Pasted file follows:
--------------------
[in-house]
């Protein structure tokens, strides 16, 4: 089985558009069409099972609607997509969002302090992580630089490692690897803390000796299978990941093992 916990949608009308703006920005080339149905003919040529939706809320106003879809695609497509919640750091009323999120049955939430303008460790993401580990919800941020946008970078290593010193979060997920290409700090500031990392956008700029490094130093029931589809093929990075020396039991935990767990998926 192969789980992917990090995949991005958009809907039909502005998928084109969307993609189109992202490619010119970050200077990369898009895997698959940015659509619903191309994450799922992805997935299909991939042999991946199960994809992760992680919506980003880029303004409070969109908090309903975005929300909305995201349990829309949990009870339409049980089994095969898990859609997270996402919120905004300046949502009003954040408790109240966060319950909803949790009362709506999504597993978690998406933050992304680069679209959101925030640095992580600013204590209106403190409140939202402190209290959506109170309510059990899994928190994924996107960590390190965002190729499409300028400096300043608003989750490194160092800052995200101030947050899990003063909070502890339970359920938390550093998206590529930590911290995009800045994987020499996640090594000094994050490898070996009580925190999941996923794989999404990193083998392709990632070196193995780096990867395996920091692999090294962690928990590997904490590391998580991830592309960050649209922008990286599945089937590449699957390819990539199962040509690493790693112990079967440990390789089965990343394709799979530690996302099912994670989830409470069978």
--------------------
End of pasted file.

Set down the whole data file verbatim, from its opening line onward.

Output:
[in-house]
């Protein structure tokens, strides 16, 4: 089985558009069409099972609607997509969002302090992580630089490692690897803390000796299978990941093992 916990949608009308703006920005080339149905003919040529939706809320106003879809695609497509919640750091009323999120049955939430303008460790993401580990919800941020946008970078290593010193979060997920290409700090500031990392956008700029490094130093029931589809093929990075020396039991935990767990998926 192969789980992917990090995949991005958009809907039909502005998928084109969307993609189109992202490619010119970050200077990369898009895997698959940015659509619903191309994450799922992805997935299909991939042999991946199960994809992760992680919506980003880029303004409070969109908090309903975005929300909305995201349990829309949990009870339409049980089994095969898990859609997270996402919120905004300046949502009003954040408790109240966060319950909803949790009362709506999504597993978690998406933050992304680069679209959101925030640095992580600013204590209106403190409140939202402190209290959506109170309510059990899994928190994924996107960590390190965002190729499409300028400096300043608003989750490194160092800052995200101030947050899990003063909070502890339970359920938390550093998206590529930590911290995009800045994987020499996640090594000094994050490898070996009580925190999941996923794989999404990193083998392709990632070196193995780096990867395996920091692999090294962690928990590997904490590391998580991830592309960050649209922008990286599945089937590449699957390819990539199962040509690493790693112990079967440990390789089965990343394709799979530690996302099912994670989830409470069978």